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Is Jerome Really Haunted: An Old West Mining Town in Central Arizona

Updated on February 16, 2023
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Carolyn discovered her love of the American West while living in the Sonoran Desert between 2000 and 2010.

Jerome sits on Cleopatra Hill at 5000 feet above sea level. This is a fascinating road trip, but not for long RVs.
Jerome sits on Cleopatra Hill at 5000 feet above sea level. This is a fascinating road trip, but not for long RVs.

If you have never been to Jerome Arizona, you are in for a real treat, especially if you enjoy seeing a real piece of living history. Jerome is an old mining town that is one part living history exhibit and two parts ghost town. And unlike most ghost towns in Arizona or elsewhere in the American west, this one is purported to have real ghosts. Jerome is north of Prescott on highway 89. To get there, drive on Highway I-17, then through Verde Valley. The drive through highway 89 is a beautiful scenic by-way, and an alternate route if you are coming from Prescott.

Fun fact: The nearby town of Prescott is pronounced "Press-kit" by the locals. Rhymes with biscuit.

Jerome is a small community that emerged from the mining activities of three prospectors, one of them Eugene Jerome, the town's namesake. Now Jerome is a kind of living ghost town cum artist colony, with people still living there today. Jerome sits precariously on the foothills of the mountain, almost 2000 feet above the Tuzigoot ruins which are a few short miles away in the Verde Valley near the Verde River. The town's history is easily as rich as the deposits which made it a hub of activity from 1883 into its heyday in 1916.

You will find that it is very difficult, if not impossible, to maneuver a long RV up the road that leads to Jerome. The road winds tightly with several hair-pin turns up the edge of the mountain’s foothills. I encourage you if you are an RV-er to take a day-tripping vehicle up the roads that lead to this site.

You may also find your trip enhanced by adding to your summer reading list Angle of Repose, by Pultizer-prize winning author Wallace Stegner. This novel can give you a sense of what it might have been like to live and work in a mining camp during the late 19th century. The ambitions of the men and women (miners, engineers, and their families) who made their lives in mining work are a fascinating and imagination-provoking topic that Stegner skillfully explores.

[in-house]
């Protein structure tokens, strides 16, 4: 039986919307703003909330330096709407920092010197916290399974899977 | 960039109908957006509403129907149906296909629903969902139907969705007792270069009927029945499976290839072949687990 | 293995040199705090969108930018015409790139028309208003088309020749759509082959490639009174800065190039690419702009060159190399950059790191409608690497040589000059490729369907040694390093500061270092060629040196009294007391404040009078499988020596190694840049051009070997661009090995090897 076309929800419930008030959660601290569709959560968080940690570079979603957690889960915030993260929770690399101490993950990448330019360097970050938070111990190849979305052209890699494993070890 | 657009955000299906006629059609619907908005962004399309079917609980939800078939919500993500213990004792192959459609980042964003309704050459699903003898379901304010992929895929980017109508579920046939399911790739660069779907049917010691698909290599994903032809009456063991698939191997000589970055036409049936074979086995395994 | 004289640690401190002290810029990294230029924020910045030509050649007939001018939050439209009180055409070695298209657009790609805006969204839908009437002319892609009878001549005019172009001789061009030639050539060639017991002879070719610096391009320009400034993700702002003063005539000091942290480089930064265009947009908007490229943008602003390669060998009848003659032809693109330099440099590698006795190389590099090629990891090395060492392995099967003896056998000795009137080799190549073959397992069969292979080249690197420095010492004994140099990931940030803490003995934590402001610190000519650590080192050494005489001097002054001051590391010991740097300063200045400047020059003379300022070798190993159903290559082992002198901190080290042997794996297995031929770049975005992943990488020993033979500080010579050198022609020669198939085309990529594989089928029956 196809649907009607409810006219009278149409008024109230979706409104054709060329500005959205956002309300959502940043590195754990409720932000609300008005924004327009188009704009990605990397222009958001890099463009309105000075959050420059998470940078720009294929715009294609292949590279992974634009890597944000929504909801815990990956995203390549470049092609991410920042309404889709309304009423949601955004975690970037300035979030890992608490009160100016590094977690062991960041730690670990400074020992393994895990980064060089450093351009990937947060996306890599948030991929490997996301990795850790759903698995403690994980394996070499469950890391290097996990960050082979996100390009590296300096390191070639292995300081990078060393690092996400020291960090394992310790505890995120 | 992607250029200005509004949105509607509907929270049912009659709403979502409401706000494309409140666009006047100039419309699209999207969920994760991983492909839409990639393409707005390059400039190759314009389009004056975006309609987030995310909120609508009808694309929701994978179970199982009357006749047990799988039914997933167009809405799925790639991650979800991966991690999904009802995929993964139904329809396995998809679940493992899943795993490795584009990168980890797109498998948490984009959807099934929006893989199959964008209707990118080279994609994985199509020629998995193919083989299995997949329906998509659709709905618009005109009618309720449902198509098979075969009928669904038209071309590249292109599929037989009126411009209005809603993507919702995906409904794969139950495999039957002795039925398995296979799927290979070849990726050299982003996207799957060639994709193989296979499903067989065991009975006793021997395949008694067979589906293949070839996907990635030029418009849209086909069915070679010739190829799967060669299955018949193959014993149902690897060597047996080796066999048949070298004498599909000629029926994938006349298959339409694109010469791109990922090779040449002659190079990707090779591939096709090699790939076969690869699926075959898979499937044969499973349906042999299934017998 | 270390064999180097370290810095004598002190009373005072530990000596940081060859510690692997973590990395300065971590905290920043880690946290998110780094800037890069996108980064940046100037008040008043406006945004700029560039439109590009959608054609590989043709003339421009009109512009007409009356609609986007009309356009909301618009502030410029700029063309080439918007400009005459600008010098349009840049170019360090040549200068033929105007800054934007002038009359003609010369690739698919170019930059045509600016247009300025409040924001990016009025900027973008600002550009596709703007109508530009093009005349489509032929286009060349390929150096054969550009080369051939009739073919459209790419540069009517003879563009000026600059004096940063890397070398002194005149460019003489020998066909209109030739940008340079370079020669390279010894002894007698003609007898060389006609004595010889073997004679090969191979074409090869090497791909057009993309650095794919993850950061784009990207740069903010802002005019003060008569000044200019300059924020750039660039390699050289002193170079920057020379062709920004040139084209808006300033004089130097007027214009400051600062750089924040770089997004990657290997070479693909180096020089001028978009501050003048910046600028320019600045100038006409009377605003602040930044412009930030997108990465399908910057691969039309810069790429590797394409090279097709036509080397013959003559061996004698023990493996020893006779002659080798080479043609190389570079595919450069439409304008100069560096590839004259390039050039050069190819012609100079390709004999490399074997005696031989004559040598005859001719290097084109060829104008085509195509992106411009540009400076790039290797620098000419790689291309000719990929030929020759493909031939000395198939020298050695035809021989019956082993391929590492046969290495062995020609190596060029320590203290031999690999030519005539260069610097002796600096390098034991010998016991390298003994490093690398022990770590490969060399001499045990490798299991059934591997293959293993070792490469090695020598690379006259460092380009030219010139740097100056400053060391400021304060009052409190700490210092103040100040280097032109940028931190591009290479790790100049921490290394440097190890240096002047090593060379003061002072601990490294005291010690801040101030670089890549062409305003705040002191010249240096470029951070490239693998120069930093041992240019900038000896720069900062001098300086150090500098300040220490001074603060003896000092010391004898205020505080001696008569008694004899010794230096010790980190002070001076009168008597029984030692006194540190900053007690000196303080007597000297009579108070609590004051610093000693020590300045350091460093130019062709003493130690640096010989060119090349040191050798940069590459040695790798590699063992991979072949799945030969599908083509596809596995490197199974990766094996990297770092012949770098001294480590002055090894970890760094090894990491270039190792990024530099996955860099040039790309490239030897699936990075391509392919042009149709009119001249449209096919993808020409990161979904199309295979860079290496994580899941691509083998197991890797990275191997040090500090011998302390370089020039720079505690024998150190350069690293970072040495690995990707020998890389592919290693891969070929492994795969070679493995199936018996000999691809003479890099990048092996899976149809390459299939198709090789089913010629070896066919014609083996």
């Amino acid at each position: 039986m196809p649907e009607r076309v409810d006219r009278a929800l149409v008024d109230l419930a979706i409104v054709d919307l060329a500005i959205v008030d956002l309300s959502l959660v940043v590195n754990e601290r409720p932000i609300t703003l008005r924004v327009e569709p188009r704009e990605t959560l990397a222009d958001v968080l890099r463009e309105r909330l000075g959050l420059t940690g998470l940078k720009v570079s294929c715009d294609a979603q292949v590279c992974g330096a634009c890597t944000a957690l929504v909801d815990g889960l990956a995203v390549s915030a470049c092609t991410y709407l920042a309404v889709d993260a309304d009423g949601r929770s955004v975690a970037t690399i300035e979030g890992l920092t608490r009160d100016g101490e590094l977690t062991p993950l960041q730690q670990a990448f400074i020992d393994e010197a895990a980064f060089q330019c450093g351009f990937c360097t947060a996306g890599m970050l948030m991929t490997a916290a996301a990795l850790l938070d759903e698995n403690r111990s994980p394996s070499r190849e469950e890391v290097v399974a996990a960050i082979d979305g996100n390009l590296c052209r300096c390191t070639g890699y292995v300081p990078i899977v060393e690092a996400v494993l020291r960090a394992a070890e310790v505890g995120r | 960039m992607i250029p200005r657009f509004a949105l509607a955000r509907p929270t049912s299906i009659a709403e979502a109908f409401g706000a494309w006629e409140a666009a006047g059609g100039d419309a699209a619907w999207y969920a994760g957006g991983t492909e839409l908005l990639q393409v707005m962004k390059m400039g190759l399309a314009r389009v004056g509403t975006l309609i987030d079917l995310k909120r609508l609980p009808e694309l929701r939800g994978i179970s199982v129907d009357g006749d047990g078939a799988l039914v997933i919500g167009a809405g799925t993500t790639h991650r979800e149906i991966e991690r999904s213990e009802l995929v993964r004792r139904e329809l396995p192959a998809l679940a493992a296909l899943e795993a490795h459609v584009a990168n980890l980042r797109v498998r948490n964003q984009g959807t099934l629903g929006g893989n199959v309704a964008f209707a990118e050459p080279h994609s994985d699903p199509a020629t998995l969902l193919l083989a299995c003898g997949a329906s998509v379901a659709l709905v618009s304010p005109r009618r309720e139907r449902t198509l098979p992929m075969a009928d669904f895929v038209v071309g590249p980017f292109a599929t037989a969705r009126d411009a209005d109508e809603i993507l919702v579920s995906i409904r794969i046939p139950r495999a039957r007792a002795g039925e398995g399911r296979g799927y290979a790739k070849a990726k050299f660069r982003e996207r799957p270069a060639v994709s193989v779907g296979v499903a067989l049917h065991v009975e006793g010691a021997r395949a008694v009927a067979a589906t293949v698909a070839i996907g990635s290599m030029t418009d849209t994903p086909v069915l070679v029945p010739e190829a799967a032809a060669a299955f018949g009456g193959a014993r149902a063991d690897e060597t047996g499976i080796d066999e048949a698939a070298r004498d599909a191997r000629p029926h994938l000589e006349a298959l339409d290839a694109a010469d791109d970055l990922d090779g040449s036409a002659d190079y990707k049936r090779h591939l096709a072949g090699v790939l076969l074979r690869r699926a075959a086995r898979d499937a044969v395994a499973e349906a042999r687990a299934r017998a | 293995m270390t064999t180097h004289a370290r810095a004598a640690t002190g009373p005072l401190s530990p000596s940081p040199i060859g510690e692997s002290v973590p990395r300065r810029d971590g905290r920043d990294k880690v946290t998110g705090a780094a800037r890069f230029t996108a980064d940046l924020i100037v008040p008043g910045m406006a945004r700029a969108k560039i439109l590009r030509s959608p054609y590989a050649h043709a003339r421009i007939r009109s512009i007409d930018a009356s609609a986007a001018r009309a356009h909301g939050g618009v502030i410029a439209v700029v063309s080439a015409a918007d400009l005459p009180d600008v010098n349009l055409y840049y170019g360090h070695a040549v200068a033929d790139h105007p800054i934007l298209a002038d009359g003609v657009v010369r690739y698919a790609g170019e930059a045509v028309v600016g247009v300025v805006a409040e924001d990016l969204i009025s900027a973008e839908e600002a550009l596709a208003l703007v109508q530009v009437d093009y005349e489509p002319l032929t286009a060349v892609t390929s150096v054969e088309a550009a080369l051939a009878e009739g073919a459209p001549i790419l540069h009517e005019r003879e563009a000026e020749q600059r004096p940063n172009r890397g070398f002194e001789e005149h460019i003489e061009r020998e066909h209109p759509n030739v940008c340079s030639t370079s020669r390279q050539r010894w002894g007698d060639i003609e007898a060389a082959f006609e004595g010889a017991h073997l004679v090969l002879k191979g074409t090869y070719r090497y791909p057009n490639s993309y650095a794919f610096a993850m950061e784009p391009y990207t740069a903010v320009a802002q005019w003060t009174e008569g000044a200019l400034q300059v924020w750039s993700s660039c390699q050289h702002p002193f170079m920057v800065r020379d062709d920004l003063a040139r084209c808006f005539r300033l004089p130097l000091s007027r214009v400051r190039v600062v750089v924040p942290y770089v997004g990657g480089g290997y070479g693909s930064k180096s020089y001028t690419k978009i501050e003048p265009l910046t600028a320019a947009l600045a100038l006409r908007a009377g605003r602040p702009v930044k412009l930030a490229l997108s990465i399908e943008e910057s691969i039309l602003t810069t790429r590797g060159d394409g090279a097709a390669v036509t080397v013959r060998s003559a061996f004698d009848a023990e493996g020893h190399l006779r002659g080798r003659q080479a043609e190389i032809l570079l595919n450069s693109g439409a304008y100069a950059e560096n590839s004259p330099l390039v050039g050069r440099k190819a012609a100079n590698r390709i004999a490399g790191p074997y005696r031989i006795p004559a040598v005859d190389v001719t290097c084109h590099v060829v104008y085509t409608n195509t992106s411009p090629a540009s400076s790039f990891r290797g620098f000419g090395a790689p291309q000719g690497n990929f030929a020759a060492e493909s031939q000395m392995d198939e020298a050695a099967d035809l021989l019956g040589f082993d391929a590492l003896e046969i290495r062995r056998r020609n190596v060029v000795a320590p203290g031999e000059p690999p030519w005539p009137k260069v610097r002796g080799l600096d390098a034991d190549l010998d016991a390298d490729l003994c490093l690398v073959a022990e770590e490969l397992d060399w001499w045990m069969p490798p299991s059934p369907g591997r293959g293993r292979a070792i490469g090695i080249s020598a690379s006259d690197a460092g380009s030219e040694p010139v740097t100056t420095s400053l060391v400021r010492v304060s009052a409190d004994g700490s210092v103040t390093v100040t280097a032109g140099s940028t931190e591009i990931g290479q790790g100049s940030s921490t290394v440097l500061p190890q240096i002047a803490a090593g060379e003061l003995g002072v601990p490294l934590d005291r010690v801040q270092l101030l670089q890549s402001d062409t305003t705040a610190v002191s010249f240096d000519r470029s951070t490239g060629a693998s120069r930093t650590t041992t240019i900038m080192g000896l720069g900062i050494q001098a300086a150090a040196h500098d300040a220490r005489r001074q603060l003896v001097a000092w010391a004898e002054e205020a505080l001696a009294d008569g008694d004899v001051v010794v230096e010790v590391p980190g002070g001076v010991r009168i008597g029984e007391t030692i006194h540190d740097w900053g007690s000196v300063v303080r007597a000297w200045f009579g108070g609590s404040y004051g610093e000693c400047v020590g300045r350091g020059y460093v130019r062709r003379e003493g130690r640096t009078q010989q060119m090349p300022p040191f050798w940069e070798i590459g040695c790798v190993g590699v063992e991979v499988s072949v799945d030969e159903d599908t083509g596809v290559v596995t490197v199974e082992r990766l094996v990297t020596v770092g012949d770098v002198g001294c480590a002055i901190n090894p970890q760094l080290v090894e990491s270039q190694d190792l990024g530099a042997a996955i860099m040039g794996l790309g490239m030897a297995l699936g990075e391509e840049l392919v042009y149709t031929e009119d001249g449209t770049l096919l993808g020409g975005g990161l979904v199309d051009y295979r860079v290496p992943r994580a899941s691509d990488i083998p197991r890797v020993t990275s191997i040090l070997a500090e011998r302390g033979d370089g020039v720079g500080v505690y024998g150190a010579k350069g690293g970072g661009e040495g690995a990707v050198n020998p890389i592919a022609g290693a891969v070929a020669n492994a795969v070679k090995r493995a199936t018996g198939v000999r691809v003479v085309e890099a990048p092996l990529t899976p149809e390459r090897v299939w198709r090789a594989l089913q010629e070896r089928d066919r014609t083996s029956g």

Jerome State Historic Park

In Jerome you will want to spend at least half a day exploring the Douglas Mansion mining museum that rests atop a foothill at the edge of Jerome. This mining museum, which is operated through the U.S. Forest Service at Jerome State Historic Park, occupies the 8,000 plus square foot Douglas family mansion built in 1916. The mansion belonged to executives in the mining company. It was an architectural showpiece built from local materials and offered guest quarters for investors, but was converted to a museum in the early 1960s after mining operations ceased. According to forest service literature, the original cost for entry was only 25 cents. This museum is probably the focal centerpiece of your road trip to Jerome. It sits on top of the Little Daisy mine and offers some high quality exhibits for a museum of its size.

Part of the experience touring the old Douglas Mansion is walking on the creaking floorboards as the building sways in the wind atop this hill. I especially enjoyed seeing the historical artifacts and photographs that told the story of the mine. Outside of the museum for free you can see the heavy equipment that the was used to operate the mine in the days before electricity. And inside the museum you can see quite a variety of things, including old Kodak cameras from the late-19th and turn of the 20th century.